Finally - I have been convinced of a liberal democratic socialist perspective - which holds liberty to be of the same order as equality.

    There are many interpretations of the 'dictatorship of the proletariat'... Some suggest authoritarianism....Others suggest (taken from Marx) 'winning the battle of democracy'... My hope is to retain a regime of civil liberties even under circumstances of escalating class struggle... I also suppose this line of argument is more of a critique of class dictatorship under transitional circumstances - rather then a critique of communism...

    I don't believe that the bourgeoisie is a 'homogenous mass'... Neither do I believe that bourgeois forces are always aligned with 'their own'
    nation states... Class struggle is real - but it is also very complex...

    Enough for now, though - I'm glad to see some debate here... That, after all, is the purpose of the blog...

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  3. Ok - well I did ask for contributions -and thanks... Only by such engagement can this blog work... But also - like I say in the review - it's been years since I read the book - so it seems your impressions are stronger than mine...

    What stuck with me, though, was:

    a) Beilharz's identification of the mixed economy - as the proper mix of markets and planning...

    b) Beilharz's metaphor of social 'underworlds' created by capitalism - and the Siysiphian struggle of socialists - fighting for humanity in the midst of a dehumanising system..

    c) his useful formulation of post-modernity - not as an 'era' as such - but 'the critical moment of modernity' - (I think a more constructive interpretation than many others)

    d) re: pluralism and hermeneutics... The meaning of words is forever changing... We have had the 'Young Marx', 'the Old Marx', Structuralist Marxism, 'neo-Marxism'.... I think what Beilharz is suggesting is that we don't need to accept the whole of 'holy writ' - but we can take and leave what we choose... (so far not so bad)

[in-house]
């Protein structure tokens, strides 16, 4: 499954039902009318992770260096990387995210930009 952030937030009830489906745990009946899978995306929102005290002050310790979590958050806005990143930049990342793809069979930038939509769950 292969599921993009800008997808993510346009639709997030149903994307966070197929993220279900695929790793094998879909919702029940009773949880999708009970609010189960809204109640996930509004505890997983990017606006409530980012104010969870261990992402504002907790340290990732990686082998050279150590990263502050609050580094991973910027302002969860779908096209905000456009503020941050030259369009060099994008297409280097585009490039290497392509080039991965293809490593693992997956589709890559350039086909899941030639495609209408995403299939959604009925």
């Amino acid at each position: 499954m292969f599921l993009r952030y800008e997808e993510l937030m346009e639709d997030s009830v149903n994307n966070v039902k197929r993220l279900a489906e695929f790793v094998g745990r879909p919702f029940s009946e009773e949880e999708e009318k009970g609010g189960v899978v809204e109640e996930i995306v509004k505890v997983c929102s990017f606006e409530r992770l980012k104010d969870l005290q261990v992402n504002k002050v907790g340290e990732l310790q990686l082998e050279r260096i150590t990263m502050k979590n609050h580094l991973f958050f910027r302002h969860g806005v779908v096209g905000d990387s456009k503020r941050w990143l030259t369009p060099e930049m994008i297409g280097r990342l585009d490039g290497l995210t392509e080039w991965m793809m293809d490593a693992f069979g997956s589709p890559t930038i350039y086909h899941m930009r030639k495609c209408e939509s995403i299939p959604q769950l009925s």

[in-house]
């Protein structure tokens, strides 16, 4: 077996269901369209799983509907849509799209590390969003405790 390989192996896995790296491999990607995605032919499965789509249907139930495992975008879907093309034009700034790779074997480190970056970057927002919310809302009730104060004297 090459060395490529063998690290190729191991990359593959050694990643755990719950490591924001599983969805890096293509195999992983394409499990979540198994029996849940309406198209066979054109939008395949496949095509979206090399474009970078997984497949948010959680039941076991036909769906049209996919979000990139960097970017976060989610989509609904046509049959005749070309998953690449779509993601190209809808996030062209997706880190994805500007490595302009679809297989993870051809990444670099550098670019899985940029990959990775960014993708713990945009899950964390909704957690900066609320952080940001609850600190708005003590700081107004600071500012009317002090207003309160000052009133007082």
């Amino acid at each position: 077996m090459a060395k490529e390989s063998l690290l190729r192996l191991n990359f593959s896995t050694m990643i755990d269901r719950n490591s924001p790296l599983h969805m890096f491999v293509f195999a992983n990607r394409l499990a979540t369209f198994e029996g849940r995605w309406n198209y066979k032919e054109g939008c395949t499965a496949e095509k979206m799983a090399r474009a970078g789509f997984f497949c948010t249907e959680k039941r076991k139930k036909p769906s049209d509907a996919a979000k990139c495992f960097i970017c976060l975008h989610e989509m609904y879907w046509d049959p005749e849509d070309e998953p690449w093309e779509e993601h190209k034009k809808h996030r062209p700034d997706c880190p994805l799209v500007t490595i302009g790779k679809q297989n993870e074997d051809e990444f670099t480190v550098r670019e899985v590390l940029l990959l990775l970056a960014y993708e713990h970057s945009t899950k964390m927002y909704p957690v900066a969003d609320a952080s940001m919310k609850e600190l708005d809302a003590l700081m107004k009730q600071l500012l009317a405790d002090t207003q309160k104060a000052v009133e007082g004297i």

I know very little about linguistics... But I belief the 'signified' is objective - but the signifier is not...

    Interpretation is important... We can read texts in different ways.... Sometimes even against the grain of the author's intent - even then this can be useful...

    The real world of exploitation, war and alienations goes on regardless... But perhaps the interpretations are just as important as 'author's intent'?......

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  4. To everyone - the debate here is encouraging.. :-)

    I'd like to encourage readers to go through - and respond to - the other posts as well... (ie: multiculturalism/relativism; the National Broadband Network; Labor's stimulus package... And finally - If anyone sympathetic to the aims of this blog would like me to consider publishing blog entries of their own - pls let me know.

    More coming up this week too.

    ReplyDelete